Jake Sherman: Dress code drama

Picture this: You graduate GW with a bachelor’s degree and head out into the real world. Foggy Bottom is a distant memory of drunken stupors, late nights at Pizza Italia and Lulus excursions. All of the job applications are in and it is now interview time. Ten interviews later you get a job.

After the kvetching from your mother and the mindless advice from your father you are ready for the big day.

After a shower and a shave, it’s time to get dressed. You throw on your best … sweatpants, New Balances and “Everybody loves a Jewish boy” T-shirt and head into the office.

NBA commissioner David Stern recently introduced a policy that will mandate that all athletes dress in business casual attire while at NBA events such as press conferences and before game time. In addition, players will no longer be allowed to wear headphones, excluding the team bus and airplanes, or sunglasses inside. From the reaction inside the league it would seem as though Stern ordered all players to wear green goggles with flowers on the lenses. Ok, well maybe some players (think Dennis Rodman) would’ve liked that, but the league’s new policy is not as bad as it is being made out to be.

The outcry over wearing socially acceptable clothes is another example of the immaturity of many players in the NBA. Is it socially acceptable behavior to strangle a coach? I’d say not. You’d be hard pressed to find executives that make $750,000 or more at Bear Stearns who have choked their boss or said their $15 million salary isn’t enough to feed their family, like Latrell Spreewell contended last year.

While players’ dress on the bench and at events may not directly affect their playing capabilities, poor behavior has hurt ratings. The most glaring statistic is the 45 percent decline in All-Star Game viewership over the past 15 years.

Players are working for a huge corporation that wants to repair what it feels is a tarnished image. The league gets $400 million from ESPN/ABC and $366 million from TNT. In a league where television contracts near $1 billion and ratings are falling, Stern was in the right to take action. Currently, the NBA is third in ratings, behind football and baseball.

The dress code may not be a quick-fix solution to the league’s problems, but it may help. Unfortunately for players, the NBA needs to satisfy corporate America, which, in general, does not wear baggy jeans and throwback jerseys. Corporate America buys the luxury boxes at the MCI Center that range from $165,000 to $400,000 a year.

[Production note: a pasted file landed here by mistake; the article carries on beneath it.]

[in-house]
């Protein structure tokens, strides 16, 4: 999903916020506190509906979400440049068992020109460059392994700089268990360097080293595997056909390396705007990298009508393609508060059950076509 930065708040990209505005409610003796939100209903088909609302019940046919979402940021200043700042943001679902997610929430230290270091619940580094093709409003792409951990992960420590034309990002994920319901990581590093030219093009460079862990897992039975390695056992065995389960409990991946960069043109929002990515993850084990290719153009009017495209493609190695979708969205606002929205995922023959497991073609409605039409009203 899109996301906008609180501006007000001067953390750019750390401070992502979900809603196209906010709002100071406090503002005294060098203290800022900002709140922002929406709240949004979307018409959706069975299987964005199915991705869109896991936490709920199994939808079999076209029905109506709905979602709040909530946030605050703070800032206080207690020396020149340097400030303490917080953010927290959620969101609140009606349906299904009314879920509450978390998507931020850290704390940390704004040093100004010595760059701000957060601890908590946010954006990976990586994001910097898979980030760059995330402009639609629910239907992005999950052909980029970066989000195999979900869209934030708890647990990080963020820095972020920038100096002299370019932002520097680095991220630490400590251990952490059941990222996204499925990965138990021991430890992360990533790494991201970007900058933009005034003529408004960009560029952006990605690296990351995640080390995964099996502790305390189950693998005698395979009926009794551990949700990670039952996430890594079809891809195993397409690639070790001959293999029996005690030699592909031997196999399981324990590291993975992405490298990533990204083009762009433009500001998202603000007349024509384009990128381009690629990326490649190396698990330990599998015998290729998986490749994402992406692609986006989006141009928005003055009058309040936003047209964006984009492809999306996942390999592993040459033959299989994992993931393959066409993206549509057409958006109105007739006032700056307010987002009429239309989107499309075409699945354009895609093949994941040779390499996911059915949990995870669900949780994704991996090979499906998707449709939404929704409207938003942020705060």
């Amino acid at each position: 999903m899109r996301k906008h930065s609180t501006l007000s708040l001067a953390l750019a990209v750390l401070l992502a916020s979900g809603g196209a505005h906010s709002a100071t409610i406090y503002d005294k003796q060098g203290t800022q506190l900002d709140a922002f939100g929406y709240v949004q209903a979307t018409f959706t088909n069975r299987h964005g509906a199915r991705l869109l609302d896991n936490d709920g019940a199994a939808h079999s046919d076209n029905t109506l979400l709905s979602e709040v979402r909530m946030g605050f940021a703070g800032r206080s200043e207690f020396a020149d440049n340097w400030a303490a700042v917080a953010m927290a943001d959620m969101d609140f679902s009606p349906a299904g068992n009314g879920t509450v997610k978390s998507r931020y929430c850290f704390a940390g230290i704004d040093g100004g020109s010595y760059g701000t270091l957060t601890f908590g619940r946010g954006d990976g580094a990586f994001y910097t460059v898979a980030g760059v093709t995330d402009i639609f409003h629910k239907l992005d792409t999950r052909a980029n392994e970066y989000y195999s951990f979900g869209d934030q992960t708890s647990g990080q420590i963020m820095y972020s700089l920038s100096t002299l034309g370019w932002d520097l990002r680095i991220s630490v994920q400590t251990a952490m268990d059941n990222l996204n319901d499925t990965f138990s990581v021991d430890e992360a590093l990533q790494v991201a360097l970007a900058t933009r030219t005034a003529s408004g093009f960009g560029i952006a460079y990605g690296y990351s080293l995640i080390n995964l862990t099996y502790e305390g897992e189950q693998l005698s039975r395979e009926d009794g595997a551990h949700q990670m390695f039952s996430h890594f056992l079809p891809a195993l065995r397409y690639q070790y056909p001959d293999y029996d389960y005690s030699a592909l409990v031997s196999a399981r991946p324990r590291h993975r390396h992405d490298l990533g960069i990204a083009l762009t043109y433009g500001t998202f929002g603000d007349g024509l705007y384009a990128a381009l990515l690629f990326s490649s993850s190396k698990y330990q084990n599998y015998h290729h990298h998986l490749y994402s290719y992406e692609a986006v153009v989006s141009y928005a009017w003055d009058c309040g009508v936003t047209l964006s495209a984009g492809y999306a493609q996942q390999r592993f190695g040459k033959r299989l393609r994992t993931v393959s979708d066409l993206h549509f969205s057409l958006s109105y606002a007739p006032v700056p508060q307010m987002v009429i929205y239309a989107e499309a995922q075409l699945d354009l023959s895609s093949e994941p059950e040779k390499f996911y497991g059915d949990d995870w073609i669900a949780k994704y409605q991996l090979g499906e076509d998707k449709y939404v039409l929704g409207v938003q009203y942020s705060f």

The moaning from players is getting old. I’ve never heard an investment banker complain that wearing a suit is asking him to change his image. I’m sure that bankers don’t wear suits on the weekends.

GW women’s basketball coach Joe McKeown’s policies mirror Stern’s ideals.

“I don’t think it’s that hard, if you have an owner or a general manager to ask you to look professional,” McKeown said. “You represent your franchise or your city and you represent your teammates.”

I have used this column many times in the past two years to argue that sports and morality do not collide. This instance is a special circumstance where the two are beautifully intertwined.

The new NBA Cares campaign was attached to the installation of the new dress code. The NBA’s 30 teams will raise and give $100 million to charity and donate one million hours of volunteering. While one of the league’s good boys, Tim Duncan, calls the dress code “retarded,” he didn’t spend one second lauding the NBA’s policies.

GW has done a very good job in insisting its players maintain their image. The men’s basketball squad is often seen after games interacting with fans and season-ticket holders. Granted, college players are still students, but finding Ron Artest mingling with fans after a Pacers game is less likely than seeing Wilbon and Kornheiser engaging in quiet discourse.

To improve its image the NBA must do more than institute a dress code. Violent outbursts at the media must be punished, off-court crimes should not be tolerated, and on-court scuffles must end.

Until then, tell your employer that sweatpants in the office is fair game.

The Hatchet has disabled comments on our website. Learn more.